Three images, showing dwarf planet 2012 VP113 in red, then green, then blue, were combined to reveal its path across the night sky (Image: Scott S. Sheppard, Carnegie Institution for Science).
2012 VP113 is a dwarf planet, approximately 450 km (280 miles) in diameter, located at the inner margin of the Oort Cloud, some 80 times further from the Sun than the Earth. It is the most distant object known to be orbiting the Sun, at a distance of roughly 12 billion km (7 billion miles), and is only the second object (the other is Sedna) to have been discovered in this far-off region, although a a very large population is suspected to exist here. Believed to be composed of rock and various ices, it has a pinkish hue.
Intriguingly, the pattern of VP113's orbit appears to hint at the existence of another, much larger world – a "super-Earth" more than 10 times the mass of Earth lying much further from the Sun. Astronomer Scott Sheppard, at the Carnegie Institution for Science, Washington DC, who found the new object with colleague Chad Trujillo, said: "If you took a super-Earth and put it a few hundred astronomical units out, the gravity could shepherd this new object into the orbit it has."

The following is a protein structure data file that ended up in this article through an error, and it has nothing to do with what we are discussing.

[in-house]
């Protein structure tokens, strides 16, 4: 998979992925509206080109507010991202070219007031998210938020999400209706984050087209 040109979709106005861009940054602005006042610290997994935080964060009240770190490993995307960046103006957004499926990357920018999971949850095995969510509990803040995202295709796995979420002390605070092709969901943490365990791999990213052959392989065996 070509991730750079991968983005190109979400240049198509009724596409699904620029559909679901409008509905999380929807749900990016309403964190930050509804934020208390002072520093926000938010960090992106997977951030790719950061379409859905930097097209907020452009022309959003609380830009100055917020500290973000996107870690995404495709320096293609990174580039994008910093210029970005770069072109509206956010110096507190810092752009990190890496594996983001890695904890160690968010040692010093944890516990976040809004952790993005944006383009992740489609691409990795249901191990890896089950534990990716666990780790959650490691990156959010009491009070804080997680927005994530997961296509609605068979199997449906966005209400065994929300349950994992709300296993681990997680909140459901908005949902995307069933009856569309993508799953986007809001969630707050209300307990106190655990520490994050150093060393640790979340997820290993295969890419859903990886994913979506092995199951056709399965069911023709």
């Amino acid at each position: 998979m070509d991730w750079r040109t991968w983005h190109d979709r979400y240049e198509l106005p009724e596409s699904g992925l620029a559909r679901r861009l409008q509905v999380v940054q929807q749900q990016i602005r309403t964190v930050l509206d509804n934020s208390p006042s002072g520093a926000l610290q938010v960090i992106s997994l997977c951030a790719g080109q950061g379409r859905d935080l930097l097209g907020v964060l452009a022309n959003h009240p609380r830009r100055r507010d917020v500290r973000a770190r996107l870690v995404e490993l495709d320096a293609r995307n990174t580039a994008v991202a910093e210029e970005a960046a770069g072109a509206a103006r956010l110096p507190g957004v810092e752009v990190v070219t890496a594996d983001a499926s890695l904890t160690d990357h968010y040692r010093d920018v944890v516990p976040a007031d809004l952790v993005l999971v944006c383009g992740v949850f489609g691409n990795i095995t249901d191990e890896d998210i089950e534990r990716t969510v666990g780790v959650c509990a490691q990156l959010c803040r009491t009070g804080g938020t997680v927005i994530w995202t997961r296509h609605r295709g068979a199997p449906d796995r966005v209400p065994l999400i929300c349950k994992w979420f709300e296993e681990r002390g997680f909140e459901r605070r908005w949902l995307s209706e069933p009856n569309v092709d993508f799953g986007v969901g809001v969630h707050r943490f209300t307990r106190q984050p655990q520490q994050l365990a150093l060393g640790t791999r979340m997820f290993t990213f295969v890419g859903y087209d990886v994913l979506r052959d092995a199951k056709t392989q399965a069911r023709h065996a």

Objects orbiting at the distance of 2012 VP113, in the "inner Oort cloud", are useful as probes of the early Solar System. That's because they lie too far away to be perturbed by the gas giants (Jupiter, Saturn, Uranus, and Neptune), but too close to the Sun to be affected by the gravity of other stars in our galaxy – so their orbits and behavior are thought to be almost unchanged since they first formed.